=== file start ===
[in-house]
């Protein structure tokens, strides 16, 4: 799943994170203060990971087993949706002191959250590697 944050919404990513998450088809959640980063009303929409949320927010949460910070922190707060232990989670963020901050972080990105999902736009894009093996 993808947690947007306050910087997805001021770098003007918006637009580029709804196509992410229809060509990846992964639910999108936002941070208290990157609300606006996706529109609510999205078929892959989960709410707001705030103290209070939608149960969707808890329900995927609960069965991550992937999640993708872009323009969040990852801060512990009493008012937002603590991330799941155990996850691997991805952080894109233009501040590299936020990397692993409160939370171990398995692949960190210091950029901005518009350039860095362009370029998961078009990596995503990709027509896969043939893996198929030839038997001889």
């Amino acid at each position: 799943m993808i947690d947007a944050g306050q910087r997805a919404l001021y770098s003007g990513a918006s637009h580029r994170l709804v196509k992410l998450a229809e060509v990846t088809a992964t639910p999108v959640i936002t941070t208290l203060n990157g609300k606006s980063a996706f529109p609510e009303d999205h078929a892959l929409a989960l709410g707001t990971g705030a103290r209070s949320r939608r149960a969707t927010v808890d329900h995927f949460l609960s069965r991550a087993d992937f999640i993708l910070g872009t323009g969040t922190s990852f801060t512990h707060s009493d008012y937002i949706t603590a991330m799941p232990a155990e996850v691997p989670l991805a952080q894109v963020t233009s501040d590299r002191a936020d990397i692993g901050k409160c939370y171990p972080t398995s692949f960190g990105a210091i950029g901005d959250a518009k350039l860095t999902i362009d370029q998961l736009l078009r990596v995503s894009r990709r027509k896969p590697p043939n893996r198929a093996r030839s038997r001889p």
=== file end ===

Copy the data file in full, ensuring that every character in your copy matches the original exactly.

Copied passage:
[in-house]
């Protein structure tokens, strides 16, 4: 799943994170203060990971087993949706002191959250590697 944050919404990513998450088809959640980063009303929409949320927010949460910070922190707060232990989670963020901050972080990105999902736009894009093996 993808947690947007306050910087997805001021770098003007918006637009580029709804196509992410229809060509990846992964639910999108936002941070208290990157609300606006996706529109609510999205078929892959989960709410707001705030103290209070939608149960969707808890329900995927609960069965991550992937999640993708872009323009969040990852801060512990009493008012937002603590991330799941155990996850691997991805952080894109233009501040590299936020990397692993409160939370171990398995692949960190210091950029901005518009350039860095362009370029998961078009990596995503990709027509896969043939893996198929030839038997001889």
């Amino acid at each position: 799943m993808i947690d947007a944050g306050q910087r997805a919404l001021y770098s003007g990513a918006s637009h580029r994170l709804v196509k992410l998450a229809e060509v990846t088809a992964t639910p999108v959640i936002t941070t208290l203060n990157g609300k606006s980063a996706f529109p609510e009303d999205h078929a892959l929409a989960l709410g707001t990971g705030a103290r209070s949320r939608r149960a969707t927010v808890d329900h995927f949460l609960s069965r991550a087993d992937f999640i993708l910070g872009t323009g969040t922190s990852f801060t512990h707060s009493d008012y937002i949706t603590a991330m799941p232990a155990e996850v691997p989670l991805a952080q894109v963020t233009s501040d590299r002191a936020d990397i692993g901050k409160c939370y171990p972080t398995s692949f960190g990105a210091i950029g901005d959250a518009k350039l860095t999902i362009d370029q998961l736009l078009r990596v995503s894009r990709r027509k896969p590697p043939n893996r198929a093996r030839s038997r001889p």